ImmPORT, FIND, and PHRI Announce Collaboration to Develop Diagnostic Reagents for TB
News May 16, 2006
ImmPORT Therapeutics Inc., the Foundation for Innovative New Diagnostics (FIND), and the Public Health Research Institute (PHRI), have announced a collaboration to identify antigens useful for the diagnosis of tuberculosis (TB).
"In response to the ever-growing threat to public health by infectious diseases, ImmPORT has developed a revolutionary technology that offers a fast and cost-effective platform for developing diagnostics and vaccines," said Dr. Xiaowu Liang, Chief Technical Officer of ImmPORT.
"We are very pleased that our technology can be put to use against a serious global health concern such as tuberculosis."
"FIND aims to reduce disease burden in developing countries through development of affordable diagnostic tests for poverty-related diseases," said Dr. Giorgio Roscigno, CEO of FIND.
"ImmPORT's technology enables us to identify and screen all antigens in the genome of the TB-causing bacterium in a fraction of the time, and at a fraction of the cost, of conventional technologies."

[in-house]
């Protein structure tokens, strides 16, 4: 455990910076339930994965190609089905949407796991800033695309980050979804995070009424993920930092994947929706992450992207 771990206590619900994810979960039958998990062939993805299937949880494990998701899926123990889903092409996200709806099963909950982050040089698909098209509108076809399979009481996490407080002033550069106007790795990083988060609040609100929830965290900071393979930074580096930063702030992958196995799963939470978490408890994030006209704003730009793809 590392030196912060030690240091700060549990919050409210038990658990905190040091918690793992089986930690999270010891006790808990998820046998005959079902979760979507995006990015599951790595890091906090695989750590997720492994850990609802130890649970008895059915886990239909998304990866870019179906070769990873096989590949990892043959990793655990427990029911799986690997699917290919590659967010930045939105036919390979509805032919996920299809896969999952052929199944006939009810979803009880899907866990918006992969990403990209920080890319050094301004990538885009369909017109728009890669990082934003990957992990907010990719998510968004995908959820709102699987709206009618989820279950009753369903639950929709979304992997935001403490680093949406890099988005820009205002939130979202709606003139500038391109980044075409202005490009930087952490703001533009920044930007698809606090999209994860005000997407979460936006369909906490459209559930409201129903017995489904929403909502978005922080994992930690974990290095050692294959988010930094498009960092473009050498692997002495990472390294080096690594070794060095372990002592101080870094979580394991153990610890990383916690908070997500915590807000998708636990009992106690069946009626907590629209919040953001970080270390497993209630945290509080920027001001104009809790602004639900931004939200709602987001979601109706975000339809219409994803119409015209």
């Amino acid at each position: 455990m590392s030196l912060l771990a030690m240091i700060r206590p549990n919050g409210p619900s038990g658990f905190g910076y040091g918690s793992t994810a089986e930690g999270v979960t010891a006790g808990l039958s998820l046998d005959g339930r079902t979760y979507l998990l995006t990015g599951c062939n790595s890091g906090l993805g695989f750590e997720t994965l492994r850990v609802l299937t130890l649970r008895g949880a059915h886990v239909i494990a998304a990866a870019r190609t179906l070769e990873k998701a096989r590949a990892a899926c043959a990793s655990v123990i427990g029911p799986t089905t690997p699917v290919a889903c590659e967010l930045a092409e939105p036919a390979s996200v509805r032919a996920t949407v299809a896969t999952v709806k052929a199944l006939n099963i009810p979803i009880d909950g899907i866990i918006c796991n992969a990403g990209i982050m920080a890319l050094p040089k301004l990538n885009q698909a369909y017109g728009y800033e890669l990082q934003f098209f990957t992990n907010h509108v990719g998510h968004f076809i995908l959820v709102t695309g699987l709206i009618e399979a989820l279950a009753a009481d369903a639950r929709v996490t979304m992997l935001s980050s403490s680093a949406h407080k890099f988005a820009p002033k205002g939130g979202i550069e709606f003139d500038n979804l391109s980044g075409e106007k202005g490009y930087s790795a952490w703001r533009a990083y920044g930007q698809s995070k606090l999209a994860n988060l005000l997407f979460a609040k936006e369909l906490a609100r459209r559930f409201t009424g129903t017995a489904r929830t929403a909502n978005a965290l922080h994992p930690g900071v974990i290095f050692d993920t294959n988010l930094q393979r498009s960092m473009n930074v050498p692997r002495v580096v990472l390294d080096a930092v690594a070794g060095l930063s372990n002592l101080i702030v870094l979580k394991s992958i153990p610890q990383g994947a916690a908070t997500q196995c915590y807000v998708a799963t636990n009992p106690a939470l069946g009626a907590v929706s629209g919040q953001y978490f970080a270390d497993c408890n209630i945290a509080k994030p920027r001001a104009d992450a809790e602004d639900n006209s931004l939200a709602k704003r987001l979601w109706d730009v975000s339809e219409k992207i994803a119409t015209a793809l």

"The goal is to produce an accurate, point-of-care diagnostic test for TB based on an antibody marker test that is as easy to use as a pregnancy test."
Dr. David Perlin, President of PHRI, said, "This collaboration represents a major commitment to create a 'next generation' diagnostic product for TB, which can help mitigate the enormous global impact of this disease."
"We are delighted to have ImmPORT and FIND as partners in this important endeavor."
As stated in the collaborative development agreement, a multi-phase program will be supported by FIND under which antigens of diagnostic value for TB will be identified.
PHRI shall make its intellectual property available for the program and will identify antibody markers of the TB-causing bacterium using ImmPORT's whole-proteome microarray chip technology platform.
Mark Perkins, Chief Scientific Officer of FIND, states, "The development of a simple and accurate serodiagnostic test for tuberculosis has been tried for many years without much success."
"Only a small number of antigen targets have been used in such tests and, until now, no strategic approach to identify the best antigens has ever been mounted."
"This project will allow us to interrogate the entire proteome of the pathogen, and hopefully to identify a small subset of antigens that can successfully identify TB."